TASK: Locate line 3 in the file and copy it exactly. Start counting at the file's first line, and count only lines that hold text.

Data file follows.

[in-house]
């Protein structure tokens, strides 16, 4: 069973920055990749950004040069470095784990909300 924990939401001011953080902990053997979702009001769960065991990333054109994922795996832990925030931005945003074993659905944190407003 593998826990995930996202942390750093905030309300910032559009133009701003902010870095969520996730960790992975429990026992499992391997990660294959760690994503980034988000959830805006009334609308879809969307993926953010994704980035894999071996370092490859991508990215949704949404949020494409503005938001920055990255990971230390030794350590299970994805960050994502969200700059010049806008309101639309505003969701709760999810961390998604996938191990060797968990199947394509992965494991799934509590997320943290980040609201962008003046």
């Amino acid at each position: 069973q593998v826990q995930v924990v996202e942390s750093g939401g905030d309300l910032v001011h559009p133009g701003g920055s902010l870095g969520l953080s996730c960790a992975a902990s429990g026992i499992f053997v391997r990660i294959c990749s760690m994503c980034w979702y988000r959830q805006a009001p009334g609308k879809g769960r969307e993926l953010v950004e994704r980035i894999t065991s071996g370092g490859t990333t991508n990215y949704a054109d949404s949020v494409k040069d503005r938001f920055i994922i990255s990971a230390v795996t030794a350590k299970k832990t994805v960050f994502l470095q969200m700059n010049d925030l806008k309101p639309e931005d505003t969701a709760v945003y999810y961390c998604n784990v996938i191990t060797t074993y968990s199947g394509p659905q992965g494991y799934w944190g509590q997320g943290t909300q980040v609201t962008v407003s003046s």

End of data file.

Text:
């Amino acid at each position: 069973q593998v826990q995930v924990v996202e942390s750093g939401g905030d309300l910032v001011h559009p133009g701003g920055s902010l870095g969520l953080s996730c960790a992975a902990s429990g026992i499992f053997v391997r990660i294959c990749s760690m994503c980034w979702y988000r959830q805006a009001p009334g609308k879809g769960r969307e993926l953010v950004e994704r980035i894999t065991s071996g370092g490859t990333t991508n990215y949704a054109d949404s949020v494409k040069d503005r938001f920055i994922i990255s990971a230390v795996t030794a350590k299970k832990t994805v960050f994502l470095q969200m700059n010049d925030l806008k309101p639309e931005d505003t969701a709760v945003y999810y961390c998604n784990v996938i191990t060797t074993y968990s199947g394509p659905q992965g494991y799934w944190g509590q997320g943290t909300q980040v609201t962008v407003s003046s």